For a great deal on 5 Economics products check out this bundle!
The Economics of Checks, Budgets, Stocks, College, and Savings - 5 Activities!
Think your students know how much money it costs to have the things they have at home? Would they know how to write out a check if they needed to as well as balance their checking account? If you teach Economics at the middle level or high school level then this bundle includes activities that open the eyes of your students to the reality of budgeting, and keeping track of their money.
The Economics of Balancing a Budget with Monthly Incomes
In this activity students will practice calculating a budget using different monthly incomes with arbitrary percentages for expenses to figure out if someone with a certain monthly income will be at a surplus or shortage at the end of the month.
Students will then take part in a dice rolling activity (you provide the dice) to let fate decide for them what their monthly income will be for this activity. I usually have students come up one at a time and roll the dice under my document camera for the class to see. It hooks them because they want to see who gets the most money. Students will have to then calculate a monthly budget for the amount they rolled for, assess the information they've recorded, and make adjustments to balance their surplus or shortage to zero dollars.
Depending on the needs of your students you could also have your students partner up with someone so they can help each other by double checking their answers with each other and figuring out the calculations together. I've done this before and it has often helped the students who struggle with math. I always tell my students, "If you can push buttons on a calculator you can do this activity."
It usually takes me 2 to 3 days to do this activity with my students if I have them complete the extension activities as well. Look through it and do what is best for you and the students you teach.
There are also extension activities provided if you have time for students to figure out how much they can afford for a house and a car using standard formulas for such purchases. Then they actually have to find a house (or houses) and a vehicle (or vehicles) they can afford on their income. I would usually bring in free automobile sales magazines and free real estate magazines from the grocery store for kids to look through and cut pictures out of.
This is a great introductory activity for students because in my 15+ years teaching middle school I can tell you that most students start asking money questions after doing this activity. They are curious about how much money someone makes at the job they are thinking about doing someday. They start to ask questions about saving for retirement, how the stock market works, and how banks work. I absolutely love this activity and I hope you and your students do too.
The Economics of Checks - Packet of Check Writing for Introductory Economics
This check writing packet will give students practice writing checks and recording their payments and deposits in a check register. Students read a story that takes them through a crazy day of writing six checks and making two deposits. They should end up with $5.00 left when they are done. The story, blank checks, check register, and answer key is provided with this purchase.
When I do this activity I usually print out two sets of blank checks for students. One for them to practice writing sample checks such as, "Write a check on May 10, 2014 to your school for $12.00 for a school T-shirt. How would you do that? What would it look like?" I let students try, then show them how I would write one on the overhead projector. I show them how to write the number in the amount as close as possible to the left edge so no one could add a number in there; thus changing a $47.00 check to $847.00. I also show them why to add a line after who you write the check out to so it doesn't end up as, "To: SOUTH MIDDLE SCHOOL or Your Social Studies Teacher." If the line is there it makes it harder for someone to alter the check.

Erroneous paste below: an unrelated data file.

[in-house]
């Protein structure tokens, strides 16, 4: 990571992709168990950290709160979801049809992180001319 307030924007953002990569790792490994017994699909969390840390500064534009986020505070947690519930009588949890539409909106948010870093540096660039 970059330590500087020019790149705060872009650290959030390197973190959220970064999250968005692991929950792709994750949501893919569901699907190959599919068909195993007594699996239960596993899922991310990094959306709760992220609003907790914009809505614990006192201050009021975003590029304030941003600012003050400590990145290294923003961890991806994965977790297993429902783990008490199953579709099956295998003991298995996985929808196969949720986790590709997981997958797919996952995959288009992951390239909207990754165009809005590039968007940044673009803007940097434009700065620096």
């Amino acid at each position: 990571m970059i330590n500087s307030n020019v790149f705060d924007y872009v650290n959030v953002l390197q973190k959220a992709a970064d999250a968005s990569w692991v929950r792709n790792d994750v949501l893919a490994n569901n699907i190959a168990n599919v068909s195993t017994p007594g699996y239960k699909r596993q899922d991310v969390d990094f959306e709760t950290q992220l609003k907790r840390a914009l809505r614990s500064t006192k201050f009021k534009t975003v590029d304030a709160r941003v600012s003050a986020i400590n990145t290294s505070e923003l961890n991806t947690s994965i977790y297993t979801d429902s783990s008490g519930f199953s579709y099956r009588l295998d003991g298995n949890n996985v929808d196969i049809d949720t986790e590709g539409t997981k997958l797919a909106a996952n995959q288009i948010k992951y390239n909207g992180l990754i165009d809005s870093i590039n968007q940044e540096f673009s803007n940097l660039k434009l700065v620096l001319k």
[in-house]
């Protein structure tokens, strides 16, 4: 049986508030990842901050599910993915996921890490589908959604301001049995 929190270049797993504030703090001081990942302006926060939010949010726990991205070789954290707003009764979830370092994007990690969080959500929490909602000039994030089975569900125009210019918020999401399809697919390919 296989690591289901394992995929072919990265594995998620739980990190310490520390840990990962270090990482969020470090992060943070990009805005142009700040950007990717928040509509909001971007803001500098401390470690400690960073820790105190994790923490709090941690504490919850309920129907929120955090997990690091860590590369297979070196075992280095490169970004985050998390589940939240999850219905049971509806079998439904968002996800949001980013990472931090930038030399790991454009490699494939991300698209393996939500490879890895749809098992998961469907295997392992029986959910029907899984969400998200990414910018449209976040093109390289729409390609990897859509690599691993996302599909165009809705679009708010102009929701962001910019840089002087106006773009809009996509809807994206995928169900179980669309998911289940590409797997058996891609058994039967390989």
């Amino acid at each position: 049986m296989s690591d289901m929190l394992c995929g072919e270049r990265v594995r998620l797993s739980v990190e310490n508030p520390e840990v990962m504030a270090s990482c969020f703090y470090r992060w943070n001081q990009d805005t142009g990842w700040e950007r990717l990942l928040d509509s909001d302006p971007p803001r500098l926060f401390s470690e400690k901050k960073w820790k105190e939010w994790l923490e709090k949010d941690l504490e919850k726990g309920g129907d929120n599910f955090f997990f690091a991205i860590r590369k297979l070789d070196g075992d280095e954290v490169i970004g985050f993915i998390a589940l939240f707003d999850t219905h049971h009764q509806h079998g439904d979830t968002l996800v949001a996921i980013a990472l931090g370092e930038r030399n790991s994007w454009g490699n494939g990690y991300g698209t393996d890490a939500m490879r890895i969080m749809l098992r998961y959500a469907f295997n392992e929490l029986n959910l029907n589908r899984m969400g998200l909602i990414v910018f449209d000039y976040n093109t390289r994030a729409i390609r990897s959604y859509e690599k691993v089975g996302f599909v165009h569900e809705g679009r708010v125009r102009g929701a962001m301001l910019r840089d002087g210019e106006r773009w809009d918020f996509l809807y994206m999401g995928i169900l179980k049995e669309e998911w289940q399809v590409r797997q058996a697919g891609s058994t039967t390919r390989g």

When I teach this activity I tell students my one goal is that they protect themselves from ever getting ripped off. I also show them my own check card and how on the back I don't have my name signed. Instead I have "See I.D." I let them know that not even 5% of cashiers ever ask to see my identification. So I always ask the cashier, "How do you know this is my check card?" Many of my students will have jobs in high school as cashiers so it helps them be aware of identity theft early on.
Kids like this activity a lot, and they are usually very excited to find out if they got it right at the end.
Check out my other Economics Bundles:
The Economics of Balancing a Budget & The Economics of Saving Your Money
The Economics of Balancing a Budget & The Economics of College
The Economics of Balancing a Budget & The Economics of Investing in the Stocks
The Economics of Check Writing & The Economics of College
The Economics of Check Writing & The Economics of Investing in Stocks
The Economics of Check Writing & The Economics of Saving Your Money
The Economics of College & The Economics of Saving Money
The Economics of College & The Economics of Investing in Stocks
The Economics of Saving Your Money & Investing in Stocks
Here's even MORE Economics products:
Career Research Packet
Economics Bundle Pack - Stocks, Cost/Benefit, & 2 Invention Projects
Famous Inventors and Their Inventions Presentation
Opportunity Cost and Benefit Packet
The Cause and Effect of the Greatest Events or Inventions from 1950-1999 Project
Click the green star next to my store logo to follow Surviving Social Studies. Following my store simply means you'll get e-mail updates about new products, freebies, and when I'm throwing a sale. Thanks for visiting!
FOR 99 DIFFERENT SOCIAL STUDIES ITEMS CHECK OUT THIS BUNDLE!
Social Studies Bundle - 99 Different Products - U.S. History, Geography, & More!